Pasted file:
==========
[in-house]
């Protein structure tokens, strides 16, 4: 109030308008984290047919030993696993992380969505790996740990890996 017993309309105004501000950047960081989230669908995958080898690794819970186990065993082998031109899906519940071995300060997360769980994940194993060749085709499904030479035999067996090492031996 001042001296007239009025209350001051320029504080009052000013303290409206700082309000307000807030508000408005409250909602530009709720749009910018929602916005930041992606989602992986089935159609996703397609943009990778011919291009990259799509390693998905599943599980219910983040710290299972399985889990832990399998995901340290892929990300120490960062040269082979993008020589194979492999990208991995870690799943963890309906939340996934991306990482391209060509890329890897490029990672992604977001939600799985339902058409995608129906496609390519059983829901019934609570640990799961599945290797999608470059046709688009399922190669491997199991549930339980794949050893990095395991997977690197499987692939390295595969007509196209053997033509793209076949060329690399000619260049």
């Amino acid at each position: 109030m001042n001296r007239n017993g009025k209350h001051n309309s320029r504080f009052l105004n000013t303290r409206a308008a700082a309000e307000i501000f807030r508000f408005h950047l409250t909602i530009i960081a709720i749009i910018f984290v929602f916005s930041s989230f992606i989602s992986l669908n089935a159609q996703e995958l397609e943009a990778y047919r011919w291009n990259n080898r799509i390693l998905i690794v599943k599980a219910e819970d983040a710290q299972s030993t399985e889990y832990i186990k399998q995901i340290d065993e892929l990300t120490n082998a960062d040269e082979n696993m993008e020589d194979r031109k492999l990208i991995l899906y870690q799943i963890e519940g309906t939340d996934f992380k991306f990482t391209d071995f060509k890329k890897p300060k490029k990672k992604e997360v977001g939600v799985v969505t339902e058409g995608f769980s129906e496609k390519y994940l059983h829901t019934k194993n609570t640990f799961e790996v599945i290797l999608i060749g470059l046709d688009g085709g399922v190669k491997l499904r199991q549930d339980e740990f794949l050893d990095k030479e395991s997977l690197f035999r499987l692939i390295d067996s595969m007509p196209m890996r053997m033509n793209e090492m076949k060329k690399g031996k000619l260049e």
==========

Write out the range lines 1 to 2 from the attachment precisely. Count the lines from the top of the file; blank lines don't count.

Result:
[in-house]
């Protein structure tokens, strides 16, 4: 109030308008984290047919030993696993992380969505790996740990890996 017993309309105004501000950047960081989230669908995958080898690794819970186990065993082998031109899906519940071995300060997360769980994940194993060749085709499904030479035999067996090492031996 001042001296007239009025209350001051320029504080009052000013303290409206700082309000307000807030508000408005409250909602530009709720749009910018929602916005930041992606989602992986089935159609996703397609943009990778011919291009990259799509390693998905599943599980219910983040710290299972399985889990832990399998995901340290892929990300120490960062040269082979993008020589194979492999990208991995870690799943963890309906939340996934991306990482391209060509890329890897490029990672992604977001939600799985339902058409995608129906496609390519059983829901019934609570640990799961599945290797999608470059046709688009399922190669491997199991549930339980794949050893990095395991997977690197499987692939390295595969007509196209053997033509793209076949060329690399000619260049």